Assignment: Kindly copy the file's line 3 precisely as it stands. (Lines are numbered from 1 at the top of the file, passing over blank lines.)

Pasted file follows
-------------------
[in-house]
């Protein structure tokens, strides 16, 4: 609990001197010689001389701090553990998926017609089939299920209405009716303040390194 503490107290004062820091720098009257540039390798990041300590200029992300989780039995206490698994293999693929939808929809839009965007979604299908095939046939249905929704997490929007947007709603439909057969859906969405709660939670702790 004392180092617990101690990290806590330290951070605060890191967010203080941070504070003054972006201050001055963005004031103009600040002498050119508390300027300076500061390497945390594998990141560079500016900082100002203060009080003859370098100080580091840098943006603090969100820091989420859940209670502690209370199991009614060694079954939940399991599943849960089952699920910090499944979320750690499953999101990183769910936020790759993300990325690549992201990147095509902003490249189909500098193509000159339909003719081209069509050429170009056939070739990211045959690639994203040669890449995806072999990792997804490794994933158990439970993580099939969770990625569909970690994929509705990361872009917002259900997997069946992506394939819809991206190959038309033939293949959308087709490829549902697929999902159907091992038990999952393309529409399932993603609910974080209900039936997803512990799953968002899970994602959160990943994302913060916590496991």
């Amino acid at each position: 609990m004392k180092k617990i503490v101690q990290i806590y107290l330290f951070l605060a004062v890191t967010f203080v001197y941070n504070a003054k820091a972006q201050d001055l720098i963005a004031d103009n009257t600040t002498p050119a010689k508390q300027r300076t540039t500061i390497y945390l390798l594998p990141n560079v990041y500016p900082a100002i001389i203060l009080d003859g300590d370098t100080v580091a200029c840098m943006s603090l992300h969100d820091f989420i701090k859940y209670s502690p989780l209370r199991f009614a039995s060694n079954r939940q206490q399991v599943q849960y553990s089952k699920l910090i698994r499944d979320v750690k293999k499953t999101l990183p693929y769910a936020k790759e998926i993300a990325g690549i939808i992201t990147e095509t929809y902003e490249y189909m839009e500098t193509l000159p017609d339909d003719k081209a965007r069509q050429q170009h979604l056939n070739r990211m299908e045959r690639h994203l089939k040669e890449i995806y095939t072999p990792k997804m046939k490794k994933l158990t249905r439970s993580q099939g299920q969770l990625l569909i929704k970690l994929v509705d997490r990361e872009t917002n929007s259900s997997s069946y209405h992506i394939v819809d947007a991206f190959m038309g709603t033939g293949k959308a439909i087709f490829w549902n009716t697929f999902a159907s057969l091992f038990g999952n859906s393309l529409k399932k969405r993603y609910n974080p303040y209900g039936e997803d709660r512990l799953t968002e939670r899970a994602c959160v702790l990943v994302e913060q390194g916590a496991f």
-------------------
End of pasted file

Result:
């Amino acid at each position: 609990m004392k180092k617990i503490v101690q990290i806590y107290l330290f951070l605060a004062v890191t967010f203080v001197y941070n504070a003054k820091a972006q201050d001055l720098i963005a004031d103009n009257t600040t002498p050119a010689k508390q300027r300076t540039t500061i390497y945390l390798l594998p990141n560079v990041y500016p900082a100002i001389i203060l009080d003859g300590d370098t100080v580091a200029c840098m943006s603090l992300h969100d820091f989420i701090k859940y209670s502690p989780l209370r199991f009614a039995s060694n079954r939940q206490q399991v599943q849960y553990s089952k699920l910090i698994r499944d979320v750690k293999k499953t999101l990183p693929y769910a936020k790759e998926i993300a990325g690549i939808i992201t990147e095509t929809y902003e490249y189909m839009e500098t193509l000159p017609d339909d003719k081209a965007r069509q050429q170009h979604l056939n070739r990211m299908e045959r690639h994203l089939k040669e890449i995806y095939t072999p990792k997804m046939k490794k994933l158990t249905r439970s993580q099939g299920q969770l990625l569909i929704k970690l994929v509705d997490r990361e872009t917002n929007s259900s997997s069946y209405h992506i394939v819809d947007a991206f190959m038309g709603t033939g293949k959308a439909i087709f490829w549902n009716t697929f999902a159907s057969l091992f038990g999952n859906s393309l529409k399932k969405r993603y609910n974080p303040y209900g039936e997803d709660r512990l799953t968002e939670r899970a994602c959160v702790l990943v994302e913060q390194g916590a496991f």